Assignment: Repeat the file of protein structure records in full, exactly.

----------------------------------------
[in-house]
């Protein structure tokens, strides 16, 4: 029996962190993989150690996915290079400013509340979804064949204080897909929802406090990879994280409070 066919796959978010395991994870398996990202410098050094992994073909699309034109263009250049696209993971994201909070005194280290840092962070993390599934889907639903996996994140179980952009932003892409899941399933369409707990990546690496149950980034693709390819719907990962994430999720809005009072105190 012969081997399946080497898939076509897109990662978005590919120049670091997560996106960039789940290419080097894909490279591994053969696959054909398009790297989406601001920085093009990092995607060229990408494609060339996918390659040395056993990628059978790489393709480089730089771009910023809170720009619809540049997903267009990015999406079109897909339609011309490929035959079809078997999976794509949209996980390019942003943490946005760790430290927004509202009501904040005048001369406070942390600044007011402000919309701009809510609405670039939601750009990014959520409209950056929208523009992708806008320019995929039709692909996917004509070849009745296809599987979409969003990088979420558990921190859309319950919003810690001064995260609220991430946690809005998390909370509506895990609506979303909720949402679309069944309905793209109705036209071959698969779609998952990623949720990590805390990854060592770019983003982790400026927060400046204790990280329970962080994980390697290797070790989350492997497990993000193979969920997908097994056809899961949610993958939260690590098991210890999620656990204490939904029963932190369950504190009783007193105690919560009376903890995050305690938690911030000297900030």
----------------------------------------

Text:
[in-house]
């Protein structure tokens, strides 16, 4: 029996962190993989150690996915290079400013509340979804064949204080897909929802406090990879994280409070 066919796959978010395991994870398996990202410098050094992994073909699309034109263009250049696209993971994201909070005194280290840092962070993390599934889907639903996996994140179980952009932003892409899941399933369409707990990546690496149950980034693709390819719907990962994430999720809005009072105190 012969081997399946080497898939076509897109990662978005590919120049670091997560996106960039789940290419080097894909490279591994053969696959054909398009790297989406601001920085093009990092995607060229990408494609060339996918390659040395056993990628059978790489393709480089730089771009910023809170720009619809540049997903267009990015999406079109897909339609011309490929035959079809078997999976794509949209996980390019942003943490946005760790430290927004509202009501904040005048001369406070942390600044007011402000919309701009809510609405670039939601750009990014959520409209950056929208523009992708806008320019995929039709692909996917004509070849009745296809599987979409969003990088979420558990921190859309319950919003810690001064995260609220991430946690809005998390909370509506895990609506979303909720949402679309069944309905793209109705036209071959698969779609998952990623949720990590805390990854060592770019983003982790400026927060400046204790990280329970962080994980390697290797070790989350492997497990993000193979969920997908097994056809899961949610993958939260690590098991210890999620656990204490939904029963932190369950504190009783007193105690919560009376903890995050305690938690911030000297900030």